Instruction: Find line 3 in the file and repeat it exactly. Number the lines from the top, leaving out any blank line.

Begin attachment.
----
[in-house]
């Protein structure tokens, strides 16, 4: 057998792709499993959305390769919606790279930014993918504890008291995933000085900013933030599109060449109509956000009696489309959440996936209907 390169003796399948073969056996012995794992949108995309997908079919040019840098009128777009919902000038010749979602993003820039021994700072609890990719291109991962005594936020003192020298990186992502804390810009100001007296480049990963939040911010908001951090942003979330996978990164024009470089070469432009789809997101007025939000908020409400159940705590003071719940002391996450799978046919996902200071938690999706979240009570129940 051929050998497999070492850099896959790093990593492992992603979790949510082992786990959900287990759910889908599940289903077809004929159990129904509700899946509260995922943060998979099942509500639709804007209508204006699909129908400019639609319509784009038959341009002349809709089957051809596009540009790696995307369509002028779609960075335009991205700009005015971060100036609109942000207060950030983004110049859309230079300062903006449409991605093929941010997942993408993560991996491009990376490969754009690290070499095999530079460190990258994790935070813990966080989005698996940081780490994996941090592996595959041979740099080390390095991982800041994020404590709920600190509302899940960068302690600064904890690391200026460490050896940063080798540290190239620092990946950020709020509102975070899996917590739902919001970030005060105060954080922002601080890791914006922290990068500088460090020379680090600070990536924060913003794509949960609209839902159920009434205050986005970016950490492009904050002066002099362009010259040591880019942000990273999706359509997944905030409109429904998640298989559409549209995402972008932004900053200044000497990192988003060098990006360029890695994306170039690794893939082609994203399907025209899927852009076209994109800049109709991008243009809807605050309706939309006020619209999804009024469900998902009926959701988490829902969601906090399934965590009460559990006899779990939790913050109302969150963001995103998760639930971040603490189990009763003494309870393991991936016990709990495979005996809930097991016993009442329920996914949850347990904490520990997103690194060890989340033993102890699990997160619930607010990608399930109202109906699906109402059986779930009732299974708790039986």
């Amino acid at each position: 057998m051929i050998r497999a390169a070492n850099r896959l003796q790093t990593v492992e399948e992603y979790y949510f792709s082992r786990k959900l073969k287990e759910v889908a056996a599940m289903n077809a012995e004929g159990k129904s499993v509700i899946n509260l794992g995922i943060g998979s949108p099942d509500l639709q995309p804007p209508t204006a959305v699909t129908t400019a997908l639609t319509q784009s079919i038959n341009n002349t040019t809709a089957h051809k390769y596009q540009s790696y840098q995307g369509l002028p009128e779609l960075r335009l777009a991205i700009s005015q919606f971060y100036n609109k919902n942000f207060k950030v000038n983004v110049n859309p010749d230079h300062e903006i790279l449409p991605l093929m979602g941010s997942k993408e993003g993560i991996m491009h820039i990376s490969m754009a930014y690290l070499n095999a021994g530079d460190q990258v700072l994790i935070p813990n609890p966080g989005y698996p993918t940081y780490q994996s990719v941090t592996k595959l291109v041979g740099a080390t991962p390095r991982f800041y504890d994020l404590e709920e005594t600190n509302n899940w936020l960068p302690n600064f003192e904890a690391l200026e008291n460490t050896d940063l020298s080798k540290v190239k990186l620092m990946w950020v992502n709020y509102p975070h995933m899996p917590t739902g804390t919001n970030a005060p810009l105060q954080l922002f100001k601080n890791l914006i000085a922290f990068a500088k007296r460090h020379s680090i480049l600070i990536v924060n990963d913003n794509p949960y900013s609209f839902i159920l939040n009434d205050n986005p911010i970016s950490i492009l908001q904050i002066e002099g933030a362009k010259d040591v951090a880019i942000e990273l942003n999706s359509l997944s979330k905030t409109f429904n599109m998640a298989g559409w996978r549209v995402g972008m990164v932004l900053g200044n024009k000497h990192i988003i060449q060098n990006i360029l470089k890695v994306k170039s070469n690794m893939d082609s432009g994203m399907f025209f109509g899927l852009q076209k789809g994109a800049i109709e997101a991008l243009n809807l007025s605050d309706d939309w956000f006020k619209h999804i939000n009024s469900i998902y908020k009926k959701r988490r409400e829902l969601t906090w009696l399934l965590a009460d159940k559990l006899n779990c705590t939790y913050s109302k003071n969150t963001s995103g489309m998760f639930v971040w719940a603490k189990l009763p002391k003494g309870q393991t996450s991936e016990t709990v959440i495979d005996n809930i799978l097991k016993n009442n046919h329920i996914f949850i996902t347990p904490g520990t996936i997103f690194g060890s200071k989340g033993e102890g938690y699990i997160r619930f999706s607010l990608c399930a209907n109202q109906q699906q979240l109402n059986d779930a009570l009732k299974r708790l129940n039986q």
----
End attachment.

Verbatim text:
């Amino acid at each position: 057998m051929i050998r497999a390169a070492n850099r896959l003796q790093t990593v492992e399948e992603y979790y949510f792709s082992r786990k959900l073969k287990e759910v889908a056996a599940m289903n077809a012995e004929g159990k129904s499993v509700i899946n509260l794992g995922i943060g998979s949108p099942d509500l639709q995309p804007p209508t204006a959305v699909t129908t400019a997908l639609t319509q784009s079919i038959n341009n002349t040019t809709a089957h051809k390769y596009q540009s790696y840098q995307g369509l002028p009128e779609l960075r335009l777009a991205i700009s005015q919606f971060y100036n609109k919902n942000f207060k950030v000038n983004v110049n859309p010749d230079h300062e903006i790279l449409p991605l093929m979602g941010s997942k993408e993003g993560i991996m491009h820039i990376s490969m754009a930014y690290l070499n095999a021994g530079d460190q990258v700072l994790i935070p813990n609890p966080g989005y698996p993918t940081y780490q994996s990719v941090t592996k595959l291109v041979g740099a080390t991962p390095r991982f800041y504890d994020l404590e709920e005594t600190n509302n899940w936020l960068p302690n600064f003192e904890a690391l200026e008291n460490t050896d940063l020298s080798k540290v190239k990186l620092m990946w950020v992502n709020y509102p975070h995933m899996p917590t739902g804390t919001n970030a005060p810009l105060q954080l922002f100001k601080n890791l914006i000085a922290f990068a500088k007296r460090h020379s680090i480049l600070i990536v924060n990963d913003n794509p949960y900013s609209f839902i159920l939040n009434d205050n986005p911010i970016s950490i492009l908001q904050i002066e002099g933030a362009k010259d040591v951090a880019i942000e990273l942003n999706s359509l997944s979330k905030t409109f429904n599109m998640a298989g559409w996978r549209v995402g972008m990164v932004l900053g200044n024009k000497h990192i988003i060449q060098n990006i360029l470089k890695v994306k170039s070469n690794m893939d082609s432009g994203m399907f025209f109509g899927l852009q076209k789809g994109a800049i109709e997101a991008l243009n809807l007025s605050d309706d939309w956000f006020k619209h999804i939000n009024s469900i998902y908020k009926k959701r988490r409400e829902l969601t906090w009696l399934l965590a009460d159940k559990l006899n779990c705590t939790y913050s109302k003071n969150t963001s995103g489309m998760f639930v971040w719940a603490k189990l009763p002391k003494g309870q393991t996450s991936e016990t709990v959440i495979d005996n809930i799978l097991k016993n009442n046919h329920i996914f949850i996902t347990p904490g520990t996936i997103f690194g060890s200071k989340g033993e102890g938690y699990i997160r619930f999706s607010l990608c399930a209907n109202q109906q699906q979240l109402n059986d779930a009570l009732k299974r708790l129940n039986q």